The decision to hunt with the SSTs looks to have been a bad one, as what should have been a very rapid kill shot turned into a track of nearly 200 yards, that included the animal wading through the water for quite some distance, since I don't think any tide or current carried her very far. Upon inspection, the shot was true to the vitals, and at 60 yards, I think the old Winchester Partition Golds would have knocked her down for good on impact. While the Hornady SSTs were fantastic at the range, I think I have given up something in energy on impact and expansion. I am not in the ethical business of losing deer if it can be at all avoided, so it looks like a return to the big Winchesters may be in order.   


Thursday, November 26, 2015

Thanksgiving 2015: So Long, Facebook

Each year at around this time, I usually sit down to one of my favorite tasks, writing my Thanksgiving blog. In the past, the blog has, maybe unsurprisingly, been reflective about all the things I have to be thankful for: love, health, the peacefulness of my home, a rewarding career; the foundations of what have long been a profound contentment with the life I am blessed to have. These annual posts have been, without exception, optimistic and positive. I must admit I am having trouble this Thanksgiving season summoning that optimism. 

I am worried about my country. I see candidates for leadership who reflect a base of fear, of cynicism, of bigotry; not to mention a run-amok anti-intellectualism that denies the existence of basic facts that it finds inconvenient or problematic to its preferred narrative. 

What once was Reagan’s ‘shining city upon a hill,’ has become a place of hatreds fueled by fear. There are many who seek to seal off America, turn this great nation into a vacuum against the perceived threat of the things it does not know and does not seek to understand; but they fail to recognize that the gravest threat is internal to ourselves, the one which consumes our compassion, extinguishes the lighted flame of our shared humanity and leaves us in the profound dark.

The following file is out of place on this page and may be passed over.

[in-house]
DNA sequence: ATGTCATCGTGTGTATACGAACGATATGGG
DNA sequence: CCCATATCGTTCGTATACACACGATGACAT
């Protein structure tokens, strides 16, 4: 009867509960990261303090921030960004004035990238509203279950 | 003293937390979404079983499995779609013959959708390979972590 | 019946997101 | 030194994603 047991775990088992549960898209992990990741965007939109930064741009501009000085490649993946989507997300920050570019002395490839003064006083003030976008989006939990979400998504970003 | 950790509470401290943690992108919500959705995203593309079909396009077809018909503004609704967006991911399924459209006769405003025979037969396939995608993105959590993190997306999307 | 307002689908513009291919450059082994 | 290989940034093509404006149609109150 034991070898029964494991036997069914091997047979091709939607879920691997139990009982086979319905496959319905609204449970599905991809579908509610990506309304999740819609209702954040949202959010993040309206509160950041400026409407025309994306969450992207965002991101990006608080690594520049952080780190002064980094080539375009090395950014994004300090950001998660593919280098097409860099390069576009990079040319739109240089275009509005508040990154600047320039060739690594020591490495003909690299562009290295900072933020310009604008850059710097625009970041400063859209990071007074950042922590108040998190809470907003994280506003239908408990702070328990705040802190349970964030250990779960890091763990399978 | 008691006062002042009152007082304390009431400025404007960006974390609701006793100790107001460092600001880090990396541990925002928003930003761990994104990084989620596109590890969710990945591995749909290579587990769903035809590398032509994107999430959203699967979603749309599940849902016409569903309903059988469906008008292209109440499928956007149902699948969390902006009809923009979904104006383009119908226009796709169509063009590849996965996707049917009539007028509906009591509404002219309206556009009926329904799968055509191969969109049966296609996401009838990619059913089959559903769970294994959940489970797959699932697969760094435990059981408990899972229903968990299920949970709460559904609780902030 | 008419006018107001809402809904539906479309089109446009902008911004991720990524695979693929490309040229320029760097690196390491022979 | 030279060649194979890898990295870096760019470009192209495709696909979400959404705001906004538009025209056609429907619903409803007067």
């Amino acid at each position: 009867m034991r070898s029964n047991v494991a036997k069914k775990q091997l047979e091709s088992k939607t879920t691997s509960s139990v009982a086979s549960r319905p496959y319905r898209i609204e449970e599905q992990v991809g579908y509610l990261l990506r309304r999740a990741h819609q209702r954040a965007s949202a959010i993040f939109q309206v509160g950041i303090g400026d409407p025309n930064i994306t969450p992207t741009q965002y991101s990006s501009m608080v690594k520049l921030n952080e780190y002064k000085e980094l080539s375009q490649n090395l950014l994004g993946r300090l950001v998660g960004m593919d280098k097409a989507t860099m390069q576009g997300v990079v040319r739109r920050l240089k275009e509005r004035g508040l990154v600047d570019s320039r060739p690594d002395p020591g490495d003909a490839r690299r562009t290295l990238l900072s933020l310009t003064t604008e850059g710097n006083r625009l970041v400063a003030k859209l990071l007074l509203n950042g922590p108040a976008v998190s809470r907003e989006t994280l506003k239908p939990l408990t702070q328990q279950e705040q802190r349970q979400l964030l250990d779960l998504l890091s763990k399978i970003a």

Turning away mothers, and fathers, and children, who are seeking little more than the chance to stay alive, that is not American. It can be rationalized, but in a nation whose foundational documents prioritize over all else the protection of life, liberty, and the pursuit of happiness, closing our doors to those whose life, liberty, and happiness is in most dire jeopardy is not American. Those who seek to guarantee their own safety by risking the safety of others harm both in the bargain.

But the refugee issue is but a symptom of a deeper cancer. We are Huxley's Brave New World come to life. Our culture has come to be defined by our distractions: social media being foremost among them. We've replaced meaningful connections with memes, thoughtfulness with an anonymous and argumentative online existence. Perpetuated a profound narcissism that threatens to define us offline, as it already does online.